that said, his stuff does tend to deflate a bit at the end. I don't think quite as spectacularly as King but it feels like a whimper instead of a bang a lot of the time

also the films of his books are invariably awful haha

fez_machine
Nov 27, 2004
You have1 unread message



COOL CORN posted:

Have any of y'all ever encountered a book that's too obscene or grotesque or unsettling? I just realized that's happened to me movies but never with books. Maybe it has something to do with the limits of my imagination. I'm not sure but now I want to push myself!

Jack Ketchum really pushes it, I've never touched any of his stuff based on what people have said.

Lil Mama Im Sorry
Oct 14, 2012

I'M BACK AND I'M SCARIN' WHITE FOLKS

Window alone was worth tracking down the entire short story collection. Thanks for the rec.

MockingQuantum
Jan 20, 2012




Gun Saliva

fez_machine posted:

Jack Ketchum really pushes it, I've never touched any of his stuff based on what people have said.

Oh yeah, I did drop The Girl Next Door fairly early on because I found it pretty abhorrent. I haven't read anything else by Ketchum but something about that book made me feel like I wasn't sure whether the writing was intended to just make the reader feel disgusted and disturbed, or if it was intended to pander to someone who was into abuse fantasies. It's one of very few books that I'd actively steer people away from.

Big Mad Drongo
Nov 10, 2006







Grimey Drawer

Reading through The Imago Sequence and Laird Barron seems to feel about old people the same way Ligotti feels about puppets.

Just finished Hallucigenia and it's definitely the best in the collection thus far. I also liked Procession of the Black Sloth, but all the others have felt kind of samey, if competent.

uber_stoat
Jan 21, 2001





Pillbug

MockingQuantum posted:

Oh yeah, I did drop The Girl Next Door fairly early on because I found it pretty abhorrent. I haven't read anything else by Ketchum but something about that book made me feel like I wasn't sure whether the writing was intended to just make the reader feel disgusted and disturbed, or if it was intended to pander to someone who was into abuse fantasies. It's one of very few books that I'd actively steer people away from.

it's based on a true story.

https://en.wikipedia.org/wiki/Murder_of_Sylvia_Likens

Silver John
Sep 30, 2014


escape artist posted:

I always hear Cows by Matthew Stokoe is the grossest book. I haven't checked it out because I'm not into that genre. Couldn't get through an Edward Lee.

When I was a teenager I read a short story about horror authors in a zombie apocalypse. All of the writers were obviously real horror authors with the names changed that the author knew or was friends with. The least disguised one was ďLee EdwardĒ who was portrayed as an absolutely enormous rear end in a top hat that died immediately

remigious
May 13, 2009

Destruction comes inevitably


Hell Gem

COOL CORN posted:

Have any of y'all ever encountered a book that's too obscene or grotesque or unsettling? I just realized that's happened to me movies but never with books. Maybe it has something to do with the limits of my imagination. I'm not sure but now I want to push myself!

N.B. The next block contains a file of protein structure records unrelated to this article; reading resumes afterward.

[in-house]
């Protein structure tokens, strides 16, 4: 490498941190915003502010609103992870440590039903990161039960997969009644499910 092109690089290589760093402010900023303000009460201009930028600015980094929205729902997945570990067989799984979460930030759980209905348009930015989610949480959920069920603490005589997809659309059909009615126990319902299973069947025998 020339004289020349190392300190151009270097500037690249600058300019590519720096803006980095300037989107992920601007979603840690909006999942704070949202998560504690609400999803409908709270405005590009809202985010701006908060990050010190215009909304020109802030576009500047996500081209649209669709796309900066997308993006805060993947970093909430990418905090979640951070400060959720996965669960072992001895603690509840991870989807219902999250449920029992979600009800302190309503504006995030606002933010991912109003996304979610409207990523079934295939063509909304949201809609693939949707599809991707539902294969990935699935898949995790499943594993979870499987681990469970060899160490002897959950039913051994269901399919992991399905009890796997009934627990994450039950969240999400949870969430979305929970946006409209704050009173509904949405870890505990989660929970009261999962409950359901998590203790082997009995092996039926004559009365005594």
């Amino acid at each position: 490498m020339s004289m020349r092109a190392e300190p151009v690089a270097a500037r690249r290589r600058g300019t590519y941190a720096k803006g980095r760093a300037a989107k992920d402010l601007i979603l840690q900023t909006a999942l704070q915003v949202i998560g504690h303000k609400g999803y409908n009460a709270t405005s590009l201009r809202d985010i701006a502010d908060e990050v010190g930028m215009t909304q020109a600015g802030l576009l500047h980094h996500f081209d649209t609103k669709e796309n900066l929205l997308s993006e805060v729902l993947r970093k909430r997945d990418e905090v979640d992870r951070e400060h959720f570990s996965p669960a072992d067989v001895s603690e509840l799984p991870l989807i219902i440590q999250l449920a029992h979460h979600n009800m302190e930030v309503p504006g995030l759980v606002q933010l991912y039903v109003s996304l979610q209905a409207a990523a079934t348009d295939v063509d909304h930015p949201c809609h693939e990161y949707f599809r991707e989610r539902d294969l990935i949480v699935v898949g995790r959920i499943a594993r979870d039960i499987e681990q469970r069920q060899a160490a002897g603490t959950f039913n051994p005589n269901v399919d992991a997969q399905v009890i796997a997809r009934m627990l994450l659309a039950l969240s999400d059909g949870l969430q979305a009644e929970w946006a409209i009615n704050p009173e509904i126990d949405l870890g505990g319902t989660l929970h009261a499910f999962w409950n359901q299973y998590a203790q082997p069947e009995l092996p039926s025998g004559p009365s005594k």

There are parts of American Psycho that are extremely gnarly, a ton of gorey horrific stuff was not in the movie. Glamorama also has some intense torture stuff. Itís weird, when I was younger my motto was basically the gorier the better, but in my advancing age Iím a huge wuss.

a foolish pianist
May 6, 2007

(bi)cyclic mutation



remigious posted:

There are parts of American Psycho that are extremely gnarly, a ton of gorey horrific stuff was not in the movie. Glamorama also has some intense torture stuff. Itís weird, when I was younger my motto was basically the gorier the better, but in my advancing age Iím a huge wuss.

American Psycho cranks it up so high that it becomes ridiculous, like there's Gilbert Gottfried waiting around the corner to yell "The Aristocrats!" to finish the joke.

StonecutterJoe
Mar 29, 2016


COOL CORN posted:

Have any of y'all ever encountered a book that's too obscene or grotesque or unsettling? I just realized that's happened to me movies but never with books. Maybe it has something to do with the limits of my imagination. I'm not sure but now I want to push myself!

Ed Lee. My experience of trying to read a couple of Ed Lee novels was like sitting on the school bus next to the kid who keeps shouting "YOU KNOW WHAT'S GROSSER THAN GROSS?" and spewing out whatever hosed-up thing he thinks will trigger your gag reflex.

nate fisher
Mar 3, 2004

We've Got To Go Back


escape artist posted:

I always hear Cows by Matthew Stokoe is the grossest book. I haven't checked it out because I'm not into that genre. Couldn't get through an Edward Lee.

Cows is the truly the grossest book I have ever read. Maybe I read the more mainstream Edward Lee books, but I don't find it anywhere close to how insane Cows was. Also read Stokoe's High Life, but I don't remember much about.

What about The Wasp Factory? It's been like 15 years since I read it, but I remember it begin intense also.

remigious posted:

There are parts of American Psycho that are extremely gnarly, a ton of gorey horrific stuff was not in the movie. Glamorama also has some intense torture stuff. Itís weird, when I was younger my motto was basically the gorier the better, but in my advancing age Iím a huge wuss.

Glamorama was also torture to finish (I am not sure how I feel about it overall). I felt like it just droned on and on. I say this as someone who enjoyed a few of Ellis' works.

Fake edit: Roger Avary was going to make Glamorama into a film? I thought he did ok with The Rules of Attraction, and the whole Victor Ward European sequence was amazing. Reading Wiki, that sequence was an actual a movie that was suppose to bridge The Rules of Attraction with Galmorama. It has only been shown at private screenings due to the the film being ethically questionable.

Adbot
ADBOT LOVES YOU

Big Mad Drongo
Nov 10, 2006







Grimey Drawer

I actually read The Wasp Factory a few months ago, and while it's intense it's bearable because the narrator is so detached. He's describing awful things, but it's all in a matter-of-fact way, so it's more a look into the mind of a budding serial killer than WHAT'S GROSSER THAN GROSS? READ ON TO FIND OUT!

  • 1
  • 2
  • 3
  • 4
  • 5
  • Post
  • Reply
«53 »